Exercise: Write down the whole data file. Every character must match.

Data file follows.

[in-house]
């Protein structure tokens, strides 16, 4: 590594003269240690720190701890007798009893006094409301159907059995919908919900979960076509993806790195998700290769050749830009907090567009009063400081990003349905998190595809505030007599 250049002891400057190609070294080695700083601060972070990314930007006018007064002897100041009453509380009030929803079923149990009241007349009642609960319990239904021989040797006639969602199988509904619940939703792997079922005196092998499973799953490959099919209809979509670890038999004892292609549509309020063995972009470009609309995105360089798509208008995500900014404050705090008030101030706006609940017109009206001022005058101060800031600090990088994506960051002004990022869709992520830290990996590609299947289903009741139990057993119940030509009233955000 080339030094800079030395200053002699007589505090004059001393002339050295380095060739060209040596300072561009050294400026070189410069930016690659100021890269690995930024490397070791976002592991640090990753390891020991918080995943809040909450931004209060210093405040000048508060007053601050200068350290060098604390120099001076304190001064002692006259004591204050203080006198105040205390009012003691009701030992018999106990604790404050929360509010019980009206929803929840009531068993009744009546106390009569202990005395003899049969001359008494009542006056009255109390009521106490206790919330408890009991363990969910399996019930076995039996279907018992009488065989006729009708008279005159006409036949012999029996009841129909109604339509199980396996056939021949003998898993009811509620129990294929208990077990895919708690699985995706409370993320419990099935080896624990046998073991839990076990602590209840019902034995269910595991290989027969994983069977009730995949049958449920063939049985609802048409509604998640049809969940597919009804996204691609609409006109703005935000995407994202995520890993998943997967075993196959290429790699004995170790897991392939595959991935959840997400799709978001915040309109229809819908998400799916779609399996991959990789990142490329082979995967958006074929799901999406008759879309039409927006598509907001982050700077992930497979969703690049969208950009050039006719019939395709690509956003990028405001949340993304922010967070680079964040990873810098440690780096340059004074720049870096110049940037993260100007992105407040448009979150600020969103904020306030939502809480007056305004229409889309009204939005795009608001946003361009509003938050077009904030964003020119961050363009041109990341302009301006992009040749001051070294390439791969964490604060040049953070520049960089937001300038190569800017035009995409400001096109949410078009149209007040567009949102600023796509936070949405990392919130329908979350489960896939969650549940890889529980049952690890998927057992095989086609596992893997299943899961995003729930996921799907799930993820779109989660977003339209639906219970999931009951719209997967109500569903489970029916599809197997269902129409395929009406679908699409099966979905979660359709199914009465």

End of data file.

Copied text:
[in-house]
């Protein structure tokens, strides 16, 4: 590594003269240690720190701890007798009893006094409301159907059995919908919900979960076509993806790195998700290769050749830009907090567009009063400081990003349905998190595809505030007599 250049002891400057190609070294080695700083601060972070990314930007006018007064002897100041009453509380009030929803079923149990009241007349009642609960319990239904021989040797006639969602199988509904619940939703792997079922005196092998499973799953490959099919209809979509670890038999004892292609549509309020063995972009470009609309995105360089798509208008995500900014404050705090008030101030706006609940017109009206001022005058101060800031600090990088994506960051002004990022869709992520830290990996590609299947289903009741139990057993119940030509009233955000 080339030094800079030395200053002699007589505090004059001393002339050295380095060739060209040596300072561009050294400026070189410069930016690659100021890269690995930024490397070791976002592991640090990753390891020991918080995943809040909450931004209060210093405040000048508060007053601050200068350290060098604390120099001076304190001064002692006259004591204050203080006198105040205390009012003691009701030992018999106990604790404050929360509010019980009206929803929840009531068993009744009546106390009569202990005395003899049969001359008494009542006056009255109390009521106490206790919330408890009991363990969910399996019930076995039996279907018992009488065989006729009708008279005159006409036949012999029996009841129909109604339509199980396996056939021949003998898993009811509620129990294929208990077990895919708690699985995706409370993320419990099935080896624990046998073991839990076990602590209840019902034995269910595991290989027969994983069977009730995949049958449920063939049985609802048409509604998640049809969940597919009804996204691609609409006109703005935000995407994202995520890993998943997967075993196959290429790699004995170790897991392939595959991935959840997400799709978001915040309109229809819908998400799916779609399996991959990789990142490329082979995967958006074929799901999406008759879309039409927006598509907001982050700077992930497979969703690049969208950009050039006719019939395709690509956003990028405001949340993304922010967070680079964040990873810098440690780096340059004074720049870096110049940037993260100007992105407040448009979150600020969103904020306030939502809480007056305004229409889309009204939005795009608001946003361009509003938050077009904030964003020119961050363009041109990341302009301006992009040749001051070294390439791969964490604060040049953070520049960089937001300038190569800017035009995409400001096109949410078009149209007040567009949102600023796509936070949405990392919130329908979350489960896939969650549940890889529980049952690890998927057992095989086609596992893997299943899961995003729930996921799907799930993820779109989660977003339209639906219970999931009951719209997967109500569903489970029916599809197997269902129409395929009406679908699409099966979905979660359709199914009465």